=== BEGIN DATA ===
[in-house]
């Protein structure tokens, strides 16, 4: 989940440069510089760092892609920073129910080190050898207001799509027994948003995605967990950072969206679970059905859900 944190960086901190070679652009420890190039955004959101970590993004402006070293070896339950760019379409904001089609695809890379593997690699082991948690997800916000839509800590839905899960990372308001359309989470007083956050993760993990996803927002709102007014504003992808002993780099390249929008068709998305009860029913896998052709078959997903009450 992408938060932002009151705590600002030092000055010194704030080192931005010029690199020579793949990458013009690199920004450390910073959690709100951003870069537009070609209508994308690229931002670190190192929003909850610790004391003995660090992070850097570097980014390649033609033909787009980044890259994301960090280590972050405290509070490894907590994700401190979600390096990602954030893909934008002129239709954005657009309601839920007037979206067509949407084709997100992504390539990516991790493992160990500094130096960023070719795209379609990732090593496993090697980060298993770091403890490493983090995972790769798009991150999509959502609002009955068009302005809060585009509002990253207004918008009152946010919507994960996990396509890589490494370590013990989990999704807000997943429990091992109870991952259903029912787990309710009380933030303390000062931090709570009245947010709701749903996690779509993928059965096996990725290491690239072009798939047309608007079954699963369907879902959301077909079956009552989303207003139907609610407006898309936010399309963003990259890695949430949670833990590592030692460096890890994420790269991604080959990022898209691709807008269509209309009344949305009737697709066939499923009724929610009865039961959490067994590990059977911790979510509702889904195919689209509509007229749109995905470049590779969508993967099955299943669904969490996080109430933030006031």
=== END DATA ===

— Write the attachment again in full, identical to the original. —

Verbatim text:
[in-house]
């Protein structure tokens, strides 16, 4: 989940440069510089760092892609920073129910080190050898207001799509027994948003995605967990950072969206679970059905859900 944190960086901190070679652009420890190039955004959101970590993004402006070293070896339950760019379409904001089609695809890379593997690699082991948690997800916000839509800590839905899960990372308001359309989470007083956050993760993990996803927002709102007014504003992808002993780099390249929008068709998305009860029913896998052709078959997903009450 992408938060932002009151705590600002030092000055010194704030080192931005010029690199020579793949990458013009690199920004450390910073959690709100951003870069537009070609209508994308690229931002670190190192929003909850610790004391003995660090992070850097570097980014390649033609033909787009980044890259994301960090280590972050405290509070490894907590994700401190979600390096990602954030893909934008002129239709954005657009309601839920007037979206067509949407084709997100992504390539990516991790493992160990500094130096960023070719795209379609990732090593496993090697980060298993770091403890490493983090995972790769798009991150999509959502609002009955068009302005809060585009509002990253207004918008009152946010919507994960996990396509890589490494370590013990989990999704807000997943429990091992109870991952259903029912787990309710009380933030303390000062931090709570009245947010709701749903996690779509993928059965096996990725290491690239072009798939047309608007079954699963369907879902959301077909079956009552989303207003139907609610407006898309936010399309963003990259890695949430949670833990590592030692460096890890994420790269991604080959990022898209691709807008269509209309009344949305009737697709066939499923009724929610009865039961959490067994590990059977911790979510509702889904195919689209509509007229749109995905470049590779969508993967099955299943669904969490996080109430933030006031």